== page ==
Federal, state and local law enforcement agencies issued about 1.1 million requests for cellphone information in 2012, according to data provided to a Democratic senator.
The statistics do not include National Security Agency surveillance or other classified programs.
Eight major cellphone service providers revealed the data in response to letters from Sen. Ed MarkeyEd MarkeyOvernight Tech: GOP chairman to propose high-skilled visa overhaul | Zuckerberg's 5,700 word letter | Tech lobbies gear up ahead of internet fight Senate Dem blasts GOP for trying to repeal broadband privacy rules Judge orders release of EPA nominee’s emails MORE (D-Mass.). The 1.1 million requests do not include Sprint subscribers because the company said it would be impractical to provide an exact total.
Markey expressed particular concern over "cellphone tower dumps," in which police request all of the phone numbers that connected to a particular cell tower within a specific time period.
The carriers reported about 9,000 cell tower dumps in 2012, potentially covering hundreds of thousands of phone numbers, although not all of the companies provided a figure for the surveillance technique.
The responses also showed varying standards for how long the carriers retain different types of information.
The carriers charged police hefty fees for the information on their customers. In 2012, AT&T received $10 million for surveillance compliance, T-Mobile received $11 million, and Verizon received less than $5 million.
“As law enforcement uses new technology to protect the public from harm, we also must protect the information of innocent Americans from misuse,” Markey said in a statement. “We need a 4th Amendment for the 21st century. Disclosure of personal information from wireless devices raises significant legal and privacy concerns, particularly for innocent consumers."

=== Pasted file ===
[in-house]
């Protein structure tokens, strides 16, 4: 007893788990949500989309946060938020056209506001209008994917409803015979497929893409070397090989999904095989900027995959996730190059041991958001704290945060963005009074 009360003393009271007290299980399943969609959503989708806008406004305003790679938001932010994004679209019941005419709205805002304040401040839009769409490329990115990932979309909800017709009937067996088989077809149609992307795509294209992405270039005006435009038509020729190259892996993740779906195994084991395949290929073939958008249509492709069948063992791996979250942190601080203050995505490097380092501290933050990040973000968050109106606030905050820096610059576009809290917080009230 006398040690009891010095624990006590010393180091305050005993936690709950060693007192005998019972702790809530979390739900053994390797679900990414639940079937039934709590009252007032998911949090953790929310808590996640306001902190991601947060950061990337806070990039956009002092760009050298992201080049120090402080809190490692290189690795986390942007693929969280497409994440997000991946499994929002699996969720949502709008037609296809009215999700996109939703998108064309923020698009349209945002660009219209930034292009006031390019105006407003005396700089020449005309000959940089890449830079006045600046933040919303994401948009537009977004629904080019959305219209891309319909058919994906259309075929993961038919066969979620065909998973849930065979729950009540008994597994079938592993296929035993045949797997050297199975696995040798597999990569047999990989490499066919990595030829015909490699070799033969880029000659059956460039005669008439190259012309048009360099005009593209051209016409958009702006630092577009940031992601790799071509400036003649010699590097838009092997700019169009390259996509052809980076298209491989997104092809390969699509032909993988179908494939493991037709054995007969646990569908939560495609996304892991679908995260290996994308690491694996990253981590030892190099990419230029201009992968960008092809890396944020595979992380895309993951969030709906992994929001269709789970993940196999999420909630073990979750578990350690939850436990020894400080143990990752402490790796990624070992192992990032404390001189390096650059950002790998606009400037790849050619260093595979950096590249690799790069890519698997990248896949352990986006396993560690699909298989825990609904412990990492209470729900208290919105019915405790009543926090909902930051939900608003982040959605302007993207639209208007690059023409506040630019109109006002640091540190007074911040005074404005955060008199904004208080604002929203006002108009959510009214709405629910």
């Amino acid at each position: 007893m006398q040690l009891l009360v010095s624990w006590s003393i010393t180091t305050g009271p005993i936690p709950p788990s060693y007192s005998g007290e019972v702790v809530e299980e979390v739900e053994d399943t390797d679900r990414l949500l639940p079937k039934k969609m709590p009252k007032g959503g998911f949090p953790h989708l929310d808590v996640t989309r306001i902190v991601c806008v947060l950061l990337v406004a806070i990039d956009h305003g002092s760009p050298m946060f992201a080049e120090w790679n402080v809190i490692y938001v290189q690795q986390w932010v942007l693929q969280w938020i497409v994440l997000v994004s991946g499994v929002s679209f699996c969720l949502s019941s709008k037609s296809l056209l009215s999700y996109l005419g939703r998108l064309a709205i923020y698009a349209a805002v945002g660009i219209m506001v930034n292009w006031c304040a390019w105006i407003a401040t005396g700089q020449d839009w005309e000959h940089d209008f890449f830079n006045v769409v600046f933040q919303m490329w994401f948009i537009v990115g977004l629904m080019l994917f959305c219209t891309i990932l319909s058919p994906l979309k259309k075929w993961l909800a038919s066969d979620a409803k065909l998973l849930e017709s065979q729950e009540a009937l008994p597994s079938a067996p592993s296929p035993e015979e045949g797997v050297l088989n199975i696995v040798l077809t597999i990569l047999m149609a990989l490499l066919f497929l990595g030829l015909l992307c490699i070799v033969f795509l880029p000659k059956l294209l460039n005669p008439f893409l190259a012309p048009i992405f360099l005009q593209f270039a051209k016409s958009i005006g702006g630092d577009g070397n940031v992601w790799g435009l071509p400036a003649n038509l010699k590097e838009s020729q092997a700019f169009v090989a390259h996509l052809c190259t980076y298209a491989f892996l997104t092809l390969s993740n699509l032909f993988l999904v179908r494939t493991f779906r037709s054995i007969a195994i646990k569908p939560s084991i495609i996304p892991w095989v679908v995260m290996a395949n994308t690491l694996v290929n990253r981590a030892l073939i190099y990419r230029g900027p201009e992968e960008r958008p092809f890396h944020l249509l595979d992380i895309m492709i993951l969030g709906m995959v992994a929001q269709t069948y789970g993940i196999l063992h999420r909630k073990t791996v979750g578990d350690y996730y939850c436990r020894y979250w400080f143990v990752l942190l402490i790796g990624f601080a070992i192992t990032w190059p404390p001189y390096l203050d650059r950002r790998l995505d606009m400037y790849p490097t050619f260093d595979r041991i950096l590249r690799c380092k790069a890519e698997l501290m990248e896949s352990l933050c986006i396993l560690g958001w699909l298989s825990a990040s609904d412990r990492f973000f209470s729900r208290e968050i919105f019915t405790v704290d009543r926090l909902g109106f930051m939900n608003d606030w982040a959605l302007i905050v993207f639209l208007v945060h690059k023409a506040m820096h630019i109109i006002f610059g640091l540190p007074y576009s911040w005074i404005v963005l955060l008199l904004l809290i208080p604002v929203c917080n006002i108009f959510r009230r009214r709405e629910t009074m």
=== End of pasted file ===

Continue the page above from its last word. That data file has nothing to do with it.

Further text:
He said he plans to introduce legislation to curb bulk requests for data, such as tower dumps. He would also require a warrant, based on probable cause, for access to any information on a customer's location.
His bill would direct the Federal Communications Commission to limit how long carriers could retain a customer's information. It would also require regular disclosures from law enforcement agencies about their surveillance requests.
“If the police want to know where you are, we should know why,” Markey said. “When law enforcement access location information, it's as sensitive and personal as searching an individual’s home and should be treated commensurately.”
Chris Calabrese, a lobbyist for the American Civil Liberties Union, said police see mobile devices as the "go-to source for information," in part because of a lack of stringent privacy safeguards.
“Our mobile devices quite literally store our most intimate thoughts as well as the details of our personal lives," Calabrese said in a statement. "The idea that police can obtain such a rich treasure trove of data about any one of us without appropriate judicial oversight should send shivers down our spines.”